Hands-on activities involving the bones of man's earliest ancestors, wings of insects and Amish quilt blocks are among the highlights of this year's Museum Day at Kansas University.
From 1 p.m. to 3 p.m. Sunday, children and adults will be able to view free exhibits and take part in a variety of activities at the Museum of Anthropology, Natural History Museum and the Helen Foresman Spencer Museum of Art.
The Museum of Anthropology is using its "Early Us (And Them) in Africa" exhibit as the centerpiece for its program, said Andrew Weil, public outreach director for the museum. Participants will learn how bones can provide information about early human ancestors, such as what diseases they had and their stature, sex and age at death. Stone tools and dietary habits also will be explored.
"Walking With Prehistoric Beasts," a film by the Discovery Channel that follows the daily routine of a family of Australopithecus Â an ancestor of man Â will be shown. Quadruped races will test children's abilities to run and carry objects on all-fours. Participants also can get their photograph taken with a cardboard cutout of Luci, one of the earliest human ancestors, and her male counterpart, Desi.
The theme at the Natural History Museum is "Winging It" and all of its activities have to do with wings of one kind or another, said Brad Kemp, assistant director of public affairs at the museum.
Visitors can make a paper pterosaur, a type of ancient flying reptile, and work their way through an airborne obstacle course. They can don pollen-collecting baskets, like real bees use, and try their hand at retrieving, collecting and delivering simulated pollen.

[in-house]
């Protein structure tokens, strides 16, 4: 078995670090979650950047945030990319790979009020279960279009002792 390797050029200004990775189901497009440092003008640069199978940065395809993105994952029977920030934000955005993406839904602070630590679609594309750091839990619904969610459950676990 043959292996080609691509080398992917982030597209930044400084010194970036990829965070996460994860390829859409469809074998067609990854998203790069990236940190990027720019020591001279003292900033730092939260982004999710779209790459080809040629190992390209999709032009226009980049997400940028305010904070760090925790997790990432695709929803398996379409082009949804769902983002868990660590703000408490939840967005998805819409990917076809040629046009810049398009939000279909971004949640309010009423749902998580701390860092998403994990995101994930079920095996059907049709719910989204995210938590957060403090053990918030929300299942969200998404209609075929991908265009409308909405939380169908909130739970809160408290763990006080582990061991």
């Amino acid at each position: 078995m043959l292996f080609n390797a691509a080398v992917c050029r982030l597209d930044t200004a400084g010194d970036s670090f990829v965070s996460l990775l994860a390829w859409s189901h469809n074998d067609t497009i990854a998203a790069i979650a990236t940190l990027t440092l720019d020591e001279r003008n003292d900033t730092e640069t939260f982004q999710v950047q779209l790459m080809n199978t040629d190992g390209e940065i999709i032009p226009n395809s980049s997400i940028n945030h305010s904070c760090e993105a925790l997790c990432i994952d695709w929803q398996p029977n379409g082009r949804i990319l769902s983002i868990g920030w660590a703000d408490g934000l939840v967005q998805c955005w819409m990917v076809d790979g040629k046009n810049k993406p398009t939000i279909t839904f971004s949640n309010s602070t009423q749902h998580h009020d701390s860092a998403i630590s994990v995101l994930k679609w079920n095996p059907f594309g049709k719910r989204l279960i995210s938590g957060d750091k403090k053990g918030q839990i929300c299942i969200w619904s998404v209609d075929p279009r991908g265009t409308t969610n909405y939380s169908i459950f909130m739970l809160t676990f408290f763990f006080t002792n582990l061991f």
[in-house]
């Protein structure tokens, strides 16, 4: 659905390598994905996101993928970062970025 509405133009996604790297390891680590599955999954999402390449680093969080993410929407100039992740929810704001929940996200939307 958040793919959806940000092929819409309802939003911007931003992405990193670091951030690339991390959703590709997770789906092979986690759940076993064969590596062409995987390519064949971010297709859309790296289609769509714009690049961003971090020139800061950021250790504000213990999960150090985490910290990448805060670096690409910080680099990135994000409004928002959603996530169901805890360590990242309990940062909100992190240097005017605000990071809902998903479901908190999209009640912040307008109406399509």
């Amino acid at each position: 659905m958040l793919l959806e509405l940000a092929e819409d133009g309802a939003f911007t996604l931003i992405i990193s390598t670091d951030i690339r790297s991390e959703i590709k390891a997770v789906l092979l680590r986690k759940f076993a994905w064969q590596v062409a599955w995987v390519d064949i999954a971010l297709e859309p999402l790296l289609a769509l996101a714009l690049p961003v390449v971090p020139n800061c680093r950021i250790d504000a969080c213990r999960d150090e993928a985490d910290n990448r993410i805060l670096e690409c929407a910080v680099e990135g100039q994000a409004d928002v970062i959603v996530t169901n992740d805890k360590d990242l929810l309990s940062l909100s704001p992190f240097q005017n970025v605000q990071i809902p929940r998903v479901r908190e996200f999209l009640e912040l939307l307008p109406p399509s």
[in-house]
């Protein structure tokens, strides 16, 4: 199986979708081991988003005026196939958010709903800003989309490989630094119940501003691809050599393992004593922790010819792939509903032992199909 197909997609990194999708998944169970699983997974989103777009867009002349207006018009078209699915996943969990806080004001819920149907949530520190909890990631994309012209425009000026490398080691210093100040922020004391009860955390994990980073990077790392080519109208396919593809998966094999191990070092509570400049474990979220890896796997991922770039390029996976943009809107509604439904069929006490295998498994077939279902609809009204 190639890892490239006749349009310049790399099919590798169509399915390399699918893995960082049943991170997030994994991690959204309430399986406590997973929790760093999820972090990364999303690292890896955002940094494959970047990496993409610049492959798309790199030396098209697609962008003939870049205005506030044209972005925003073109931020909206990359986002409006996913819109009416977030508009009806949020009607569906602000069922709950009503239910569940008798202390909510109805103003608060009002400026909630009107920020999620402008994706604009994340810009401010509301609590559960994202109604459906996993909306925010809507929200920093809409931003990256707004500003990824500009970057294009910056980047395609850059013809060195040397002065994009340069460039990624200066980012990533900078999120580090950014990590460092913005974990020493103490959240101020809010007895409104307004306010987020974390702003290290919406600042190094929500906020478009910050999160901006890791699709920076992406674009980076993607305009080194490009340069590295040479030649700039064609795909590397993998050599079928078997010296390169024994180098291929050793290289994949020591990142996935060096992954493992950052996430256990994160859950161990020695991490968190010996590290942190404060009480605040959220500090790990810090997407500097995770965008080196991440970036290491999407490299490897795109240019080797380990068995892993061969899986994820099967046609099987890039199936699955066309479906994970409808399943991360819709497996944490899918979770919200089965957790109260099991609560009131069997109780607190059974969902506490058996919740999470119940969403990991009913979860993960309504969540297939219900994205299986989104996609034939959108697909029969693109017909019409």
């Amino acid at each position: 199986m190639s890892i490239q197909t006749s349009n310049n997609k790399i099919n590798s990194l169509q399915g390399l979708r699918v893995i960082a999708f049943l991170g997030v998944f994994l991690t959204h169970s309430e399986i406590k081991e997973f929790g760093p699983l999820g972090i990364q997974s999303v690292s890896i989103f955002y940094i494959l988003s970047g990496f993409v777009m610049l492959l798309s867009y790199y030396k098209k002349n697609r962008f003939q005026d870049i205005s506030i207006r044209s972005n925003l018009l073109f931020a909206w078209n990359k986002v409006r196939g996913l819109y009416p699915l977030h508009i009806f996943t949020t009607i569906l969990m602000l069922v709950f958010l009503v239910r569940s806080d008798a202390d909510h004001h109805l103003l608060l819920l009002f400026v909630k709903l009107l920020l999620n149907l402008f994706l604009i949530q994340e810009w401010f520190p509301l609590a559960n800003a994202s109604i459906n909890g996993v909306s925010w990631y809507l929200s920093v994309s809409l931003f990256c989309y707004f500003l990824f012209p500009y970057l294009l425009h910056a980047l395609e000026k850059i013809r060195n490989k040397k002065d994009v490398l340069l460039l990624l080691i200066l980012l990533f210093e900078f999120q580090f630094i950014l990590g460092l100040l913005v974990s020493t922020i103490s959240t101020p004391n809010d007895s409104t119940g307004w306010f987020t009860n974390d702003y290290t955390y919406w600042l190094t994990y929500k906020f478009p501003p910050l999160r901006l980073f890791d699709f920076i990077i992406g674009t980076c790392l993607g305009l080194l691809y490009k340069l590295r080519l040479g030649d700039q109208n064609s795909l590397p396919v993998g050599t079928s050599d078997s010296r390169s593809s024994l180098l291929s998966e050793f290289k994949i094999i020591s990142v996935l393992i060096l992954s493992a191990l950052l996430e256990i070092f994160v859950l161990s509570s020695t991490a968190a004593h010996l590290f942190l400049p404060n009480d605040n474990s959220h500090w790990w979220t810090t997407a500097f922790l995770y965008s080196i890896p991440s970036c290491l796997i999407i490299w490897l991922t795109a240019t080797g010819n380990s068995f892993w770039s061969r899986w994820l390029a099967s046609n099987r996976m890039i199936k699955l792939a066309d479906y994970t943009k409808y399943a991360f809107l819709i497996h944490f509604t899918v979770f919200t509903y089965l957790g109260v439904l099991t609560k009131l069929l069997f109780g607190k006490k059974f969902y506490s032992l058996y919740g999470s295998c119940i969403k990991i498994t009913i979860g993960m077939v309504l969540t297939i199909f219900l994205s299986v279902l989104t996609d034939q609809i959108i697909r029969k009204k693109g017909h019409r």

They also can view the museum's rarely seen collection of flying fish, angel fish and butterfly fish; search the diorama for winged creatures; learn about wind-borne seeds; compare insect wings and bird wings; and watch videos about the dances and contortions some birds use to outshine their rivals.
In addition, Kemp said, Sea Lab will open on Sunday, with hands-on ocean discovery activities and an exhibit of marine specimens.
The Spencer Museum of Art has adopted "Patterns in Art" as its theme and will offer self-guided gallery activities focusing on its "Amish Quilts 1880 to 1940 from the Collection of Faith and Stephen Brown" exhibition.
Participants will be able to design quilt block patterns from decorative papers.
Other exhibits that will be open for viewing are "Contemporary Ceramics East and West," "Goltzius and the Third Dimension" and "Tim Rollins + K.O.S.: The Langston Hughes Project."